Thursday, March 03, 2011
With some change
Access Economics will be known as known as Deloitte Access Economics from Monday with the seven economists who own the business suitably enriched and owning paid partnerships in the consultancy group Deloitte.
"We've been approached several times by several larger firms over the years and commercially it was always screamingly obvious, we had skills they needed and they had scale we needed, Access director Chris Richardson told The Age.
"But without sounding toohigh-falutin about it we have always regarded ourselves as doing something more than just commercial. Literally an aim of Access Economics is building a better, prosperous and fairer Australia. Delloites have that aim too, they don't use the same words, they talk of innovation, empowering women and other things, but they have a similar agenda and used that phrase 'building a better Australia' today as part of describing the deal"...
Deloitte CEO Giam Swiegers said the firm was seeing a growing demand for expert knowledge and industry experience in economic consulting, modelling and forecasting.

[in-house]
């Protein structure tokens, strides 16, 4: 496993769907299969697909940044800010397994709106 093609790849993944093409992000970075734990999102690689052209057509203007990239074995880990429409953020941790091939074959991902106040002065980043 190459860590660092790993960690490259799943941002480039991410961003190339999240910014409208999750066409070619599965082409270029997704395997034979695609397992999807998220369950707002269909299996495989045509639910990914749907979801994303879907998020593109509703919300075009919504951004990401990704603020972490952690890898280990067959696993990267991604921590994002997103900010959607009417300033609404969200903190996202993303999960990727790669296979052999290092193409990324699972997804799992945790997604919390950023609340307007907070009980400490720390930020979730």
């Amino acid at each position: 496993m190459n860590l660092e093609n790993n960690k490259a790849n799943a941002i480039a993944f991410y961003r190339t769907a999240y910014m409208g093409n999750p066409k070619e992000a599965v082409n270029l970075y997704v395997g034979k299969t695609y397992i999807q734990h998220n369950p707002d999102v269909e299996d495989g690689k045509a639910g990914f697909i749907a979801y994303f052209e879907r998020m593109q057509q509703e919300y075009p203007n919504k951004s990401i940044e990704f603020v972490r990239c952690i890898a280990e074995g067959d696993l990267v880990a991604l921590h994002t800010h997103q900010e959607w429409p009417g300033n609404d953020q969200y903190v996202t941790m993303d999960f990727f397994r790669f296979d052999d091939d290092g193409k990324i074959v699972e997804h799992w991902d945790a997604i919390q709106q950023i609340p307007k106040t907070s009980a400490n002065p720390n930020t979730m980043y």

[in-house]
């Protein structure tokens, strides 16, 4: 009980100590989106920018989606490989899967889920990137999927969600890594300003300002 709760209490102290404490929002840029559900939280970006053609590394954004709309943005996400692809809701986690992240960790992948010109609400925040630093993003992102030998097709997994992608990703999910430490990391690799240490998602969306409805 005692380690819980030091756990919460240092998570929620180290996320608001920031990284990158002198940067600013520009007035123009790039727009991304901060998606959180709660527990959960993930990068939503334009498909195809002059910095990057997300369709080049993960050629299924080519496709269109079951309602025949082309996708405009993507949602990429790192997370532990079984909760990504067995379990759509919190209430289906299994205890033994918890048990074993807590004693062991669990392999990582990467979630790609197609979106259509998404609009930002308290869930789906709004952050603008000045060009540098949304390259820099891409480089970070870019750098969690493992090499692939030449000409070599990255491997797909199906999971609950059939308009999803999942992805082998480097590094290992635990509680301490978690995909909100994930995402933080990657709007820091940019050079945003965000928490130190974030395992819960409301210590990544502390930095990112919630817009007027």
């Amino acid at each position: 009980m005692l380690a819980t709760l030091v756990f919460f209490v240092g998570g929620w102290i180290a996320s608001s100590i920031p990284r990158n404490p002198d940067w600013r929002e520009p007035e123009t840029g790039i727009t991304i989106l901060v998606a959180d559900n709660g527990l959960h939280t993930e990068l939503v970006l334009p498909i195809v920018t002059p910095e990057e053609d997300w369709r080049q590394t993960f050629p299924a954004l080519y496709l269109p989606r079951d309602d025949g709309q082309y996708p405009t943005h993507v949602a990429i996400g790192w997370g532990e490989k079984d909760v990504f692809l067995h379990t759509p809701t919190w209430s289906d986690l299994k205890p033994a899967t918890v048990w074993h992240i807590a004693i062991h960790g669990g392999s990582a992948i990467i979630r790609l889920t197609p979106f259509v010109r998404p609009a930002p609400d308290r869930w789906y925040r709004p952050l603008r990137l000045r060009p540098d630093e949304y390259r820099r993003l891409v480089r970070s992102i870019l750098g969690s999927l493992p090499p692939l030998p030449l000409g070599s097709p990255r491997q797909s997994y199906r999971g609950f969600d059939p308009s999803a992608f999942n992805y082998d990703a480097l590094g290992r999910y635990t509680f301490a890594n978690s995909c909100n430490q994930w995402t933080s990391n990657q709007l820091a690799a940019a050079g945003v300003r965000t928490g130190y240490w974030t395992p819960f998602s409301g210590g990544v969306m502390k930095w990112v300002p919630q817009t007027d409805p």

"It is driven not only by the pace of regulatory change but also by the critical role that corporate knowledge and expertise is playing in addressing challenges that will help shape Australia’s future."
"Deloitte Access Economics will become Australia’s leading provider of economic advisory services and help shape key national policies."
Access brings 60 economists to Deloitte, a total Mr Richardson quipped is about one eightieth of Deloitte's staff in Australia. "Our first frontier will be within Deloitte itself, getting people there to understand what we think we can do. When we do that we will have a sales force of four or five thousand, although I am sure there is a nicer way to say that.
Founded by former Treasury officials in the late 1980s the Canberra firm has become known as the Treasury in exile for its understanding of government budgets and the work it used to do costing and developing policies for Labor and Coalition oppositions.
Asked whether the new owners would feel happy about him returning to such work, Mr Richardson said he hadn't asked and wasn't too keen on the idea. "It's not a fun job, everyone hates you," he said.
Published in today's SMH and Age